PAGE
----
The Earthly Journeys of María Sabina

Who was María Sabina and how did she change the history of ethnomycology?

Giuliana Furci

FFungi Staff

Executive Director

FFungi Volunteer

The first mushroom ritual she attended was when an uncle of hers was sick and a healer treated him. Thanks to that experience, she recognized the mushrooms, while walking along a hill with her younger sister, María Ana. Impulsively, they both tried the mushrooms, laughed, cried and thus began to experiment with the visionary mushrooms or “The Holy Children”, what would you call psilocybes mushrooms.

María Sabina lived in Huautla de Jiménez, in the mountains of the Sierra de Oaxaca, in southern Mexico. Her paternal family had a tradition in healing knowledge and were considered shamans. Her father died when she was 3 years old, so her mother went to work, she and María Ana were left in the care of her maternal grandparents. They lived in poverty and both had to help them in their jobs raising silkworms, animals, in the plantations and domestic chores.

At the age of 14, she was given away to marry Serapio Martínez, with whom she had three children: Catarino, Viviana and Apolonia. María Sabina emphasized that Serapio knew how to read and write. He joined the fight in the Mexican Revolution and when he returned, after a while, he died. She was widowed after six years of marriage. Faced with this situation, she became ill and they say that she could not move. No one knew how to cure her. She used the mushrooms as medicine and it was revealed to her that she should worship God and heal other people with them.

Photographs by Allan Richardson, appearing in Robert Gordon Wasson's article in Life magazine, published May 13, 1957.

She went to work to support her children and her mother. She was a street vendor and worked in the fields. She did some cures, but she had to put it aside and over time she began to forget it.

After more than 10 years of mourning, Marcial Carrera appears, determined to conquer her. It was said that he was a witch and although she was not very interested, she ended up marrying him. They had six children and all died, except for her daughter Aurora. Marcial was drunk and cheated on her. In addition, he was violent and beat her.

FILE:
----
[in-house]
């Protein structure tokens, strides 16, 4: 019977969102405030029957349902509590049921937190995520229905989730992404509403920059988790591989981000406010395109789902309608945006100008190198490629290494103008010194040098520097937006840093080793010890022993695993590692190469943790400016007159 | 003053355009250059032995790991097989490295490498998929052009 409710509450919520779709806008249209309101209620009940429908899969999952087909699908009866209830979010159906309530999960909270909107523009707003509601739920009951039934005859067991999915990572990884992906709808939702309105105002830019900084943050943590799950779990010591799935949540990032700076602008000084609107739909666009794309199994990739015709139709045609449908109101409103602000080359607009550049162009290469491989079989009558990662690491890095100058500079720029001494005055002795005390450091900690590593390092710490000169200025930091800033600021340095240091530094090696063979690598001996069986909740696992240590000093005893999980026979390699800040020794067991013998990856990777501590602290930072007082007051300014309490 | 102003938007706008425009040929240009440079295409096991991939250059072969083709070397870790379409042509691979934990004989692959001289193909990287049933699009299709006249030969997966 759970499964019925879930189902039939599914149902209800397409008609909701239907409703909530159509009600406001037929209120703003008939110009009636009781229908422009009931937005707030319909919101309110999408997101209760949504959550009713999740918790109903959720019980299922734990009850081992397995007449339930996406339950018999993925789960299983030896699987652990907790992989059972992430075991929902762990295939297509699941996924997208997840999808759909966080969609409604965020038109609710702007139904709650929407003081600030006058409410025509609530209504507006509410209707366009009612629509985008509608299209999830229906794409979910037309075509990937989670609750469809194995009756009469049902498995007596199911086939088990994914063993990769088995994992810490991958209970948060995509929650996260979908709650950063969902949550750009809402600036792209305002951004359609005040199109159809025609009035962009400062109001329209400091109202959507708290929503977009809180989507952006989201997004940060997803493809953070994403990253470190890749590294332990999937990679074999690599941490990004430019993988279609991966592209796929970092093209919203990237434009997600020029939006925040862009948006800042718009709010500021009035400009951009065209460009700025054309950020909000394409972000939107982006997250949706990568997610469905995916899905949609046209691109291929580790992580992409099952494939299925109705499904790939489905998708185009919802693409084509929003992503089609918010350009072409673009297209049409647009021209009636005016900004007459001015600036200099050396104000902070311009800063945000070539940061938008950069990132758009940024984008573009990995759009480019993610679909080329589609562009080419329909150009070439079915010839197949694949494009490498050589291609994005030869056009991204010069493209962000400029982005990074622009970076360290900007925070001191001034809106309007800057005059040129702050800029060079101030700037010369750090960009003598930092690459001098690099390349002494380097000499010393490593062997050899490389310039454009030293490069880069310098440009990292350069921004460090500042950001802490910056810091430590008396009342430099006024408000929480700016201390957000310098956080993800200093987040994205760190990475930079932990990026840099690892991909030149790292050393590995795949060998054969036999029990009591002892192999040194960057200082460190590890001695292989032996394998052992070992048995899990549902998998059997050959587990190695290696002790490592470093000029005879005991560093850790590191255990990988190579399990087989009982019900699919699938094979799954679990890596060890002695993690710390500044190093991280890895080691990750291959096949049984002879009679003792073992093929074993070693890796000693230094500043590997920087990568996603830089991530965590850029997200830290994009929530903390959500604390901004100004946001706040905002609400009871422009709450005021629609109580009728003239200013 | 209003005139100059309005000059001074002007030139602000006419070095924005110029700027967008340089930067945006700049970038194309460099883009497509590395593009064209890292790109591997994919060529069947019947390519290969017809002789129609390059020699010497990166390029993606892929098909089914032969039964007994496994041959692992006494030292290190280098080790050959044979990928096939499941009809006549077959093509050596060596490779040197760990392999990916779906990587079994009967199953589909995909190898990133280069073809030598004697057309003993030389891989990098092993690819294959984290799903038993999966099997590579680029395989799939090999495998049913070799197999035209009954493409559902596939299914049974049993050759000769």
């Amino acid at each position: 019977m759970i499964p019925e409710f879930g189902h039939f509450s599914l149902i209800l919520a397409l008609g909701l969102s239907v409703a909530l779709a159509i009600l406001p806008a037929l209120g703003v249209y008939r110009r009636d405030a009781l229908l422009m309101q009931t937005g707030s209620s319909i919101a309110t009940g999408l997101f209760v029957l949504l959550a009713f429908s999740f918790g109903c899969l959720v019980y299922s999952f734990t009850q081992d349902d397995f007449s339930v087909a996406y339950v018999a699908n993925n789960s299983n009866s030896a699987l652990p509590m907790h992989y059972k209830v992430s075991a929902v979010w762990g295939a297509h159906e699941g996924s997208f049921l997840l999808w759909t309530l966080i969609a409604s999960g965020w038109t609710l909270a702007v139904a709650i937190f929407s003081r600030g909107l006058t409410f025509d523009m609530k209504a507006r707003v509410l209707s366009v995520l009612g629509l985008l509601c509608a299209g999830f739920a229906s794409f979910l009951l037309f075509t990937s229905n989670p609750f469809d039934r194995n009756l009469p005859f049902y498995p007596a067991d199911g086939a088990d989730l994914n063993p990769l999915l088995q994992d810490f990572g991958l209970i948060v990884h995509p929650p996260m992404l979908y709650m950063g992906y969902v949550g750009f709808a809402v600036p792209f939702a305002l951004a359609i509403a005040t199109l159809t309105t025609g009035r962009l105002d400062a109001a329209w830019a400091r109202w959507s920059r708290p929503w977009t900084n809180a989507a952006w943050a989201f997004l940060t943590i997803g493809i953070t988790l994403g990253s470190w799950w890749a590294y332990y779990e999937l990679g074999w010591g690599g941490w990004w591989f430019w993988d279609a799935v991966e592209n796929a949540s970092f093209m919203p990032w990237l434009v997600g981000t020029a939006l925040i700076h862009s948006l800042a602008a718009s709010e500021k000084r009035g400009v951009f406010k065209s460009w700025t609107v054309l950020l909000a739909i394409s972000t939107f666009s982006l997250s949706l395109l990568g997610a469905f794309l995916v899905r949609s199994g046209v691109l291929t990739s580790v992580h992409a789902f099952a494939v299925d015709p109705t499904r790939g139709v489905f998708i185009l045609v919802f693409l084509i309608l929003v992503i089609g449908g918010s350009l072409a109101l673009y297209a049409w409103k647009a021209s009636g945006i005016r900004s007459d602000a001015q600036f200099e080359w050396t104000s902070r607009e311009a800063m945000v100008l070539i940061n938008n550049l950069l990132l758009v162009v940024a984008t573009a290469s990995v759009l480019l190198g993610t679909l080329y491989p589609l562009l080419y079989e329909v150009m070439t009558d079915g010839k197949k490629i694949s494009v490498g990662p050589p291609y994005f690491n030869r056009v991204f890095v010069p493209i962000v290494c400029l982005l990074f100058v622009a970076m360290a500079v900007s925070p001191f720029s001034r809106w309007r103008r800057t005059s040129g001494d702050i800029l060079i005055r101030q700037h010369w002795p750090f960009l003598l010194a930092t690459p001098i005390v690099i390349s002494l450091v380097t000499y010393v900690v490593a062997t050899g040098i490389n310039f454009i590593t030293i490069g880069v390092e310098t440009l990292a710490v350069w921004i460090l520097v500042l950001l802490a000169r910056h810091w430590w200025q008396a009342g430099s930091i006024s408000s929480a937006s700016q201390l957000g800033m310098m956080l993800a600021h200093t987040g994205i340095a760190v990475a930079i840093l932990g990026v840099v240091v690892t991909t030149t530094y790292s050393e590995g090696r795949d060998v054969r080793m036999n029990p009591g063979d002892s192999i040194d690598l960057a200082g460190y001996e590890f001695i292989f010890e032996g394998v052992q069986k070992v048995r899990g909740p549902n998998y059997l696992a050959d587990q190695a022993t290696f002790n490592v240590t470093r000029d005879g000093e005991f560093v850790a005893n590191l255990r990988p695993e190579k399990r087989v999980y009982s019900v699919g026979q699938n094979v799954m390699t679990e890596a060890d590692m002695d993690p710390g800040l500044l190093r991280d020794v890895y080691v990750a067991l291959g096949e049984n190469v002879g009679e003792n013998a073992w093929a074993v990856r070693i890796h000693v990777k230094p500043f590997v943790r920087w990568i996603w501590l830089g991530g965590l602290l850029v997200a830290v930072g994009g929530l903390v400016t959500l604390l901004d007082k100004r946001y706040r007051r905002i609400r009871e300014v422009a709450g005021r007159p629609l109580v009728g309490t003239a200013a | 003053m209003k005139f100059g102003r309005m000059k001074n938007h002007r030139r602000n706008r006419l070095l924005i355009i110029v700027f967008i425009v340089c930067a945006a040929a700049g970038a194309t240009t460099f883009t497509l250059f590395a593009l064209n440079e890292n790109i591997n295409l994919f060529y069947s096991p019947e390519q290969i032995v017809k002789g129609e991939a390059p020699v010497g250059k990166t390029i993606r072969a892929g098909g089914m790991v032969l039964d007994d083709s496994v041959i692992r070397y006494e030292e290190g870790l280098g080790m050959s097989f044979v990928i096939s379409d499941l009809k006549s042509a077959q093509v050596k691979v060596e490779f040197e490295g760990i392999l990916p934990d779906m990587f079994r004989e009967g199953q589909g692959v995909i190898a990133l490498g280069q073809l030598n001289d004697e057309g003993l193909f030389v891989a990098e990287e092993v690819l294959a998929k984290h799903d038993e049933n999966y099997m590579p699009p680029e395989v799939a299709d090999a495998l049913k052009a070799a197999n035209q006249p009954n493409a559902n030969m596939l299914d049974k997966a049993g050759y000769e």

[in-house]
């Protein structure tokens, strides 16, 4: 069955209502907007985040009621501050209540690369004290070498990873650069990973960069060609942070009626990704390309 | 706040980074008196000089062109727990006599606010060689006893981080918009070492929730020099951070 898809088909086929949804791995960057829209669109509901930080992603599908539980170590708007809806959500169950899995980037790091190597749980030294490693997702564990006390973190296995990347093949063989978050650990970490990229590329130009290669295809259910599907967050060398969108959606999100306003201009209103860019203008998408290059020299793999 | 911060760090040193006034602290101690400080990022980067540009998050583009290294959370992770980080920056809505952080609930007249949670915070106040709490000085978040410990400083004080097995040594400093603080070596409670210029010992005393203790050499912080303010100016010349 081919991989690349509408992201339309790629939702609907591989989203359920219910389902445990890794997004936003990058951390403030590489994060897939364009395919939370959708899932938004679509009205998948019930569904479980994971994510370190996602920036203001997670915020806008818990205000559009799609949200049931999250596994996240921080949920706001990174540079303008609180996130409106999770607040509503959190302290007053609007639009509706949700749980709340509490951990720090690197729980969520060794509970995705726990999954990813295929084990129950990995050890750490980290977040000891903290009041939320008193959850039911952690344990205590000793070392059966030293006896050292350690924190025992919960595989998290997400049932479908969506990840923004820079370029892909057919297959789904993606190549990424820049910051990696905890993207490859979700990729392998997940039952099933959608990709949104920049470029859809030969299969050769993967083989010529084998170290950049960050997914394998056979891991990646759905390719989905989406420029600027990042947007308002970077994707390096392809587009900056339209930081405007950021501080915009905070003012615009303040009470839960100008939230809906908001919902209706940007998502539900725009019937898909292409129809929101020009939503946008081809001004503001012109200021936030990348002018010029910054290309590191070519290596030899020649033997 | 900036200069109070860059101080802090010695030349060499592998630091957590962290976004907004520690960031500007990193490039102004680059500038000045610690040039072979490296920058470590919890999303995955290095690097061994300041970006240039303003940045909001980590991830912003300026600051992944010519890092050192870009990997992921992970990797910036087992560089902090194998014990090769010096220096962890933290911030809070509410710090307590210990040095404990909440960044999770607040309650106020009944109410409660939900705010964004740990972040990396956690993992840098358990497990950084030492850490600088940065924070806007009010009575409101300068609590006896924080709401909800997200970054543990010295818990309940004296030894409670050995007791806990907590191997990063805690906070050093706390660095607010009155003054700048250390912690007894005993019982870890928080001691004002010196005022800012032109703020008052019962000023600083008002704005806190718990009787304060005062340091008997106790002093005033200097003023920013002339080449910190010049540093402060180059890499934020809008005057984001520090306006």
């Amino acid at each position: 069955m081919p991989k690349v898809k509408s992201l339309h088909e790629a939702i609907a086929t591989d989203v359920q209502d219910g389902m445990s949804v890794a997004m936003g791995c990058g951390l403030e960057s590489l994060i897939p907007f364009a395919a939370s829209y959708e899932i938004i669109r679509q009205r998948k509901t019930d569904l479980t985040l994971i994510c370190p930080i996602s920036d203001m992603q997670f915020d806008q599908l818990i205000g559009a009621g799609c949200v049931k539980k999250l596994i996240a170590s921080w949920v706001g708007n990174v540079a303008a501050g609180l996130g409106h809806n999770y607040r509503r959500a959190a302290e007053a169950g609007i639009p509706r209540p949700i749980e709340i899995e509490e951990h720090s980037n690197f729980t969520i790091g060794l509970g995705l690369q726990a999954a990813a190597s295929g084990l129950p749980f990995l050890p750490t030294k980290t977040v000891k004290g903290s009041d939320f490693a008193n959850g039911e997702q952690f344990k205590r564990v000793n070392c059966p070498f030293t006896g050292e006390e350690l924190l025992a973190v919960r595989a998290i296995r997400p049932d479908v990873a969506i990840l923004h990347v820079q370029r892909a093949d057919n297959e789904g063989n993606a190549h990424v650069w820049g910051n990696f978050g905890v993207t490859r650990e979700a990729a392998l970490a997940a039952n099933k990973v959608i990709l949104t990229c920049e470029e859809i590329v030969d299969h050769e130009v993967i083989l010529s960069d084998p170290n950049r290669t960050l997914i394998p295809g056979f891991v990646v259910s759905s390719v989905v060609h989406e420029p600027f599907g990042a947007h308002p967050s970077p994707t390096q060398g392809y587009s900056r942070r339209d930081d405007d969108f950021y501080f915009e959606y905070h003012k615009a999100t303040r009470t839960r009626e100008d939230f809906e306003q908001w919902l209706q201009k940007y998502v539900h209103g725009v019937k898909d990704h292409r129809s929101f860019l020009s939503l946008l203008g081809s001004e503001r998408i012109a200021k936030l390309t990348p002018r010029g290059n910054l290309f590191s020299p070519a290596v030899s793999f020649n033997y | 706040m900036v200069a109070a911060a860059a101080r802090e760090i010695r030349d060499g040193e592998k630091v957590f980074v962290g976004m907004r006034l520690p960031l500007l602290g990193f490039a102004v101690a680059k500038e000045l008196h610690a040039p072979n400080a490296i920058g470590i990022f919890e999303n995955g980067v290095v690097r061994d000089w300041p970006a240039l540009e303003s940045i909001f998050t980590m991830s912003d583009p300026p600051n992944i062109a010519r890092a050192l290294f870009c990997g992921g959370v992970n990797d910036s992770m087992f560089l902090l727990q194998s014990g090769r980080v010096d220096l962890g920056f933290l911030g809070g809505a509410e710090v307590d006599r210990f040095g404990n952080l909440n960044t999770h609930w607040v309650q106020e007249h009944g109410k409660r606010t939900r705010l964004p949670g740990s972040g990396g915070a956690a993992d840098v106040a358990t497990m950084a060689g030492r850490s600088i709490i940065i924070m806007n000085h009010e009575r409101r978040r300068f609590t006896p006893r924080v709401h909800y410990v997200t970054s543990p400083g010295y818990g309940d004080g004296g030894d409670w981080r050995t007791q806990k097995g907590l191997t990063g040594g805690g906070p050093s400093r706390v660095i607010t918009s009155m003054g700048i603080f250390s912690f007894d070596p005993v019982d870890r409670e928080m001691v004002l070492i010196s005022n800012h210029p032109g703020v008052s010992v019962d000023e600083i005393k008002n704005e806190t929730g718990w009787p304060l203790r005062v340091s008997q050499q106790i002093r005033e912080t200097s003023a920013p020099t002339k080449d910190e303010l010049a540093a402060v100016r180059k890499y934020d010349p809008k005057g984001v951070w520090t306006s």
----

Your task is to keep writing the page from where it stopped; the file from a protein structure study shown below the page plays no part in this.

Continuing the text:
In the middle of this bad moment of María Sabina, a crucial event occurs, her sister gets sick, and all the healers of the place assured that she would die. María Sabina decides to hold a ceremony to try to cure her. María Ana is healed and word quickly spreads about María Sabina's healing abilities. But Marcial, her husband, jealous of her powers, becomes even more aggressive with her. Until one day, her cheating with other women of hers played against him, since the children of the lover with whom he was cheating on her, killed him.

She again she is widowed. She says the mushrooms healed her and gave her strength during that time of abuse. Since the death of her second husband, she has dedicated herself entirely to healing through mushrooms and has become a well-known healer in the Huautla area. She treated emotional problems, addictions and even fights between families.

In 1955 Robert Gordon Wasson, an American banker and ethnomycologist, arrives in Huautla to meet María Sabina and her powerful mushrooms. Accompanied by photographer Allan Richardson and a translator from the same town, they arrive at the healer's house to experience a ceremony with “Los Niños Santos”.


The testimony and record of Wasson's visit were published in 1957 in Life magazine and caused a stir on a scientific as well as a social level. To protect her identity a little, she changes her name to Eva Méndez. He then publishes a string of books about it and word spreads about María Sabina. It was the 60-70s and the hippie movement was at its peak. A healer who used mushrooms in Mexico was very striking news for the time.

Many foreigners arrived, and from one day to the next, Huautla was filled with visitors looking for God or a transcendental experience, while others just wanted to get high. There were two cases of people who, being drugged with other substances, consumed mushrooms with María Sabina and ended up running down the hill to the city shouting incoherently, with their eyes blank, causing a stir in the town. She was accused of drug use and arrested twice. When this situation became known, important international anthropologists and scientists communicated with the president of Mexico, José Guillermo López, and asked him to release her.

María Sabina was an important healer who knew how to use hallucinogenic mushrooms to heal. She lived in Mexico. She did not know how to read or write. She didn't speak Spanish either. She was indigenous Mazatec, and that was her language. In Mazatec the word book does not exist. She didn't write her story. She didn't even tell her first hand, since she was translated into Spanish for foreigners and Mexicans interested in her power and knowledge. It is important to clarify that the life of María Sabina is reported and recorded by others. Her story, what she lived and what she knew, belongs to a language that we do not understand or speak.